COLOMBO (Reuters) - Sri Lanka’s Supreme Court has cleared President Mahinda Rajapaksa to stand for a third six-year term and declare snap presidential polls after he completes four years in office, his party said in parliament on Tuesday.
The Supreme Court had responded to an approach by Rajapaksa to determine if there was any constitutional obstacle to him standing for a third term, something the top lawyers’ association had opposed.
“The Supreme Court has unanimously decided the president has no legal impediments to contest a further term,” and the president has the authority to call for an election,” Nimal Siripala De Silva, leader of the house, told parliament.
Rajapaksa and his family have a tight grip on Sri Lanka’s economy and on politics which critics characterize as an unusually personalized system of government. He has also been criticized over human rights standards.
The government has said it will hold an early election in January amid some indications its popularity is fading. But to secure another term as president, Rajapaksa had to ensure the constitutional path was clear.
Jathika Hela Unrumaya, a hardline nationalist Buddhist party and a coalition partner of Rajapaksa’s ruling party, which is critical of the president’s decision to go for a third term, said the Court’s move had undermined confidence in the rule of law.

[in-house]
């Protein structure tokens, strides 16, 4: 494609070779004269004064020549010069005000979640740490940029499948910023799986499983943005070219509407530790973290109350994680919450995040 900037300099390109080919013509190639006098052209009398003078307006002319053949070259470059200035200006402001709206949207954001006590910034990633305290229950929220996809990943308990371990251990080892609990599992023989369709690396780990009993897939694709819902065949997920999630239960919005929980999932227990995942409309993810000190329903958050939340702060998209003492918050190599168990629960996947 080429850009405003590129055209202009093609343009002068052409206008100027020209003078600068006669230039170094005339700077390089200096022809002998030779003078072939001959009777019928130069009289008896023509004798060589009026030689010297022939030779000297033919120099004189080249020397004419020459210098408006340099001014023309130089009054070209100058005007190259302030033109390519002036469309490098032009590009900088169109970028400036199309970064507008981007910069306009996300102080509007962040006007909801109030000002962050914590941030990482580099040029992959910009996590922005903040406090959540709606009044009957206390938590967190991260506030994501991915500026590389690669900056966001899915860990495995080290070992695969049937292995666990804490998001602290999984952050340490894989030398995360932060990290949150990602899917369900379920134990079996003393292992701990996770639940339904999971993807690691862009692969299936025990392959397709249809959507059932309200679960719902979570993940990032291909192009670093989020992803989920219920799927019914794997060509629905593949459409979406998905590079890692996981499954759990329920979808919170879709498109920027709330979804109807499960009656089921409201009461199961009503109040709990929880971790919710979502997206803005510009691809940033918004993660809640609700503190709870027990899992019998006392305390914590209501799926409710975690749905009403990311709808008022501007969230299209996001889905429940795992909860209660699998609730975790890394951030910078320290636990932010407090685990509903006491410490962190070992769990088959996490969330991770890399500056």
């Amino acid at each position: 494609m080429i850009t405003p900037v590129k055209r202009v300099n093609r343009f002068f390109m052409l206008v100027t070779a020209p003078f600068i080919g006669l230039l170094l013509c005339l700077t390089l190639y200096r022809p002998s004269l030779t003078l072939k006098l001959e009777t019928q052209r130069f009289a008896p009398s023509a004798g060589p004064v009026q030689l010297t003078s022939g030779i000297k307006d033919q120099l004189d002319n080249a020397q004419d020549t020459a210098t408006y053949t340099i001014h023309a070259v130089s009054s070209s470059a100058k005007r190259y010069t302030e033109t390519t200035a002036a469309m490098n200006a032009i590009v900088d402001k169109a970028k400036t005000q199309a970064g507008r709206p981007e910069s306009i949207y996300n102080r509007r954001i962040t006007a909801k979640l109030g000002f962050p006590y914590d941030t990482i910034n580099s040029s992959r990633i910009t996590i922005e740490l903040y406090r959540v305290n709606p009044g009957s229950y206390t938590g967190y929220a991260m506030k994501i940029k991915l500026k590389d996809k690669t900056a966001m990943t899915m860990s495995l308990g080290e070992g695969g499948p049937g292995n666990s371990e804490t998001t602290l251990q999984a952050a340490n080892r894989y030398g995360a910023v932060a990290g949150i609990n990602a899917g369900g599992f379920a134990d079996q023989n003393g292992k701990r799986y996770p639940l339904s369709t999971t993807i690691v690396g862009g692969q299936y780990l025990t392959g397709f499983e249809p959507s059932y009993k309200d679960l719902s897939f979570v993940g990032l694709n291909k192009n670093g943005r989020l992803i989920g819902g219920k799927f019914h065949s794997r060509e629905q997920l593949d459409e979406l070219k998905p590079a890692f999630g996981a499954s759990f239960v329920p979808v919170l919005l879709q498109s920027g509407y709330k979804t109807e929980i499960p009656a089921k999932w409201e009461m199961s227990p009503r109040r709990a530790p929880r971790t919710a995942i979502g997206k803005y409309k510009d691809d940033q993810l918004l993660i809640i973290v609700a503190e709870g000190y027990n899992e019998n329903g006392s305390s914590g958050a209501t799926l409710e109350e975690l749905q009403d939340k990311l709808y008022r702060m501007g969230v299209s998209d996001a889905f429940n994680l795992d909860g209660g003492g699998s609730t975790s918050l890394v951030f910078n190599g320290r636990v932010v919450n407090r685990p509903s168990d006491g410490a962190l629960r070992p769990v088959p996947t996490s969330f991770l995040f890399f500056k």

“With this decision, the confidence on the judiciary will decline,” Athuraliye Rathana, a Buddhist monk, told Reuters.
J.C. Weliamuna, a lawyer said it was regrettable that the matter was not handled in an open court.
Many political analysts had expected the decision to be in favor of Rajapaksa. The Supreme Court is headed by one of his allies and the former attorney general, who was appointed by the president to the post in early 2013.
Rajapaksa abolished a two-term presidential limit in 2010 by a constitutional amendment, but there is some debate about whether this would allow the incumbent to stand again.
The country’s Bar Association has argued he cannot stand for a third term without a parliamentary vote to make scrapping the two-term limit retrospective. It would then have to be approved by a referendum.
Rajapaksa, 68, came to power in 2005 and retained the presidency in 2010 on a wave of popularity after the military defeat of ethnic Tamil rebels in 2009, ending a 26-year civil war.
Rajapaksa has been accused of rights abuses and nepotism. He insists any relatives in parliament are there because people elected them and not because he chose them.
His ruling United People’s Freedom Alliance (UPFA) party won a local election in the southeastern province of Uva in September but with sharply lower support.
Reporting by Shihar Aneez; editing by Ralph Boulton